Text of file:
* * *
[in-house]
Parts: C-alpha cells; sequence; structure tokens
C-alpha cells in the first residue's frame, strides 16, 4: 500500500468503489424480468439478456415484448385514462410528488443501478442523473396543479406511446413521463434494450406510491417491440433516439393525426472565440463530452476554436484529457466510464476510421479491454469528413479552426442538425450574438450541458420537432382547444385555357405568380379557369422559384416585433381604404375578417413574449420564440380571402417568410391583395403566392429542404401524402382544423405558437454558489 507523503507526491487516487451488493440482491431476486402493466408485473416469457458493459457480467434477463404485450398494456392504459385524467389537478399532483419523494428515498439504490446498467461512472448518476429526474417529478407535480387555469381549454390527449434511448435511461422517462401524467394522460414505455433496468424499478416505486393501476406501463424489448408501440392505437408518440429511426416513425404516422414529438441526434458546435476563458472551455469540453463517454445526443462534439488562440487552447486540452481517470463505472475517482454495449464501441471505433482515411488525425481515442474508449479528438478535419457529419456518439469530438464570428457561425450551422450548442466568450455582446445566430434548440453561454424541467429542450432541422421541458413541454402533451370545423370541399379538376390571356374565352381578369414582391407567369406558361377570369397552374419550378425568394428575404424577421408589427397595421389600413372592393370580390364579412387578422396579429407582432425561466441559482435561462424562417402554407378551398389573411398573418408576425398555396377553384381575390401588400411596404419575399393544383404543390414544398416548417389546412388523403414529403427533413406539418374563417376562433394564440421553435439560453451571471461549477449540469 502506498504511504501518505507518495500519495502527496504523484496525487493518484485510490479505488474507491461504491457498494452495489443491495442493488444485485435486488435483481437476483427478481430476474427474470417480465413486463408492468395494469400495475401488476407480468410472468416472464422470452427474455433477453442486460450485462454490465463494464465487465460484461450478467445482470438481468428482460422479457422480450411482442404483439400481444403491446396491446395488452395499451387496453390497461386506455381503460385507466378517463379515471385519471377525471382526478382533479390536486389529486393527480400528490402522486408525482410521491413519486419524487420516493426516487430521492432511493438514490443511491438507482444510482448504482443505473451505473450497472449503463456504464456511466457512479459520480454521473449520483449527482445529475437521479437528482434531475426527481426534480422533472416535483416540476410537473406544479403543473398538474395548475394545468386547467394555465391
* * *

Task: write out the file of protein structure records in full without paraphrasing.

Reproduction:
[in-house]
Parts: C-alpha cells; sequence; structure tokens
C-alpha cells in the first residue's frame, strides 16, 4: 500500500468503489424480468439478456415484448385514462410528488443501478442523473396543479406511446413521463434494450406510491417491440433516439393525426472565440463530452476554436484529457466510464476510421479491454469528413479552426442538425450574438450541458420537432382547444385555357405568380379557369422559384416585433381604404375578417413574449420564440380571402417568410391583395403566392429542404401524402382544423405558437454558489 507523503507526491487516487451488493440482491431476486402493466408485473416469457458493459457480467434477463404485450398494456392504459385524467389537478399532483419523494428515498439504490446498467461512472448518476429526474417529478407535480387555469381549454390527449434511448435511461422517462401524467394522460414505455433496468424499478416505486393501476406501463424489448408501440392505437408518440429511426416513425404516422414529438441526434458546435476563458472551455469540453463517454445526443462534439488562440487552447486540452481517470463505472475517482454495449464501441471505433482515411488525425481515442474508449479528438478535419457529419456518439469530438464570428457561425450551422450548442466568450455582446445566430434548440453561454424541467429542450432541422421541458413541454402533451370545423370541399379538376390571356374565352381578369414582391407567369406558361377570369397552374419550378425568394428575404424577421408589427397595421389600413372592393370580390364579412387578422396579429407582432425561466441559482435561462424562417402554407378551398389573411398573418408576425398555396377553384381575390401588400411596404419575399393544383404543390414544398416548417389546412388523403414529403427533413406539418374563417376562433394564440421553435439560453451571471461549477449540469 502506498504511504501518505507518495500519495502527496504523484496525487493518484485510490479505488474507491461504491457498494452495489443491495442493488444485485435486488435483481437476483427478481430476474427474470417480465413486463408492468395494469400495475401488476407480468410472468416472464422470452427474455433477453442486460450485462454490465463494464465487465460484461450478467445482470438481468428482460422479457422480450411482442404483439400481444403491446396491446395488452395499451387496453390497461386506455381503460385507466378517463379515471385519471377525471382526478382533479390536486389529486393527480400528490402522486408525482410521491413519486419524487420516493426516487430521492432511493438514490443511491438507482444510482448504482443505473451505473450497472449503463456504464456511466457512479459520480454521473449520483449527482445529475437521479437528482434531475426527481426534480422533472416535483416540476410537473406544479403543473398538474395548475394545468386547467394555465391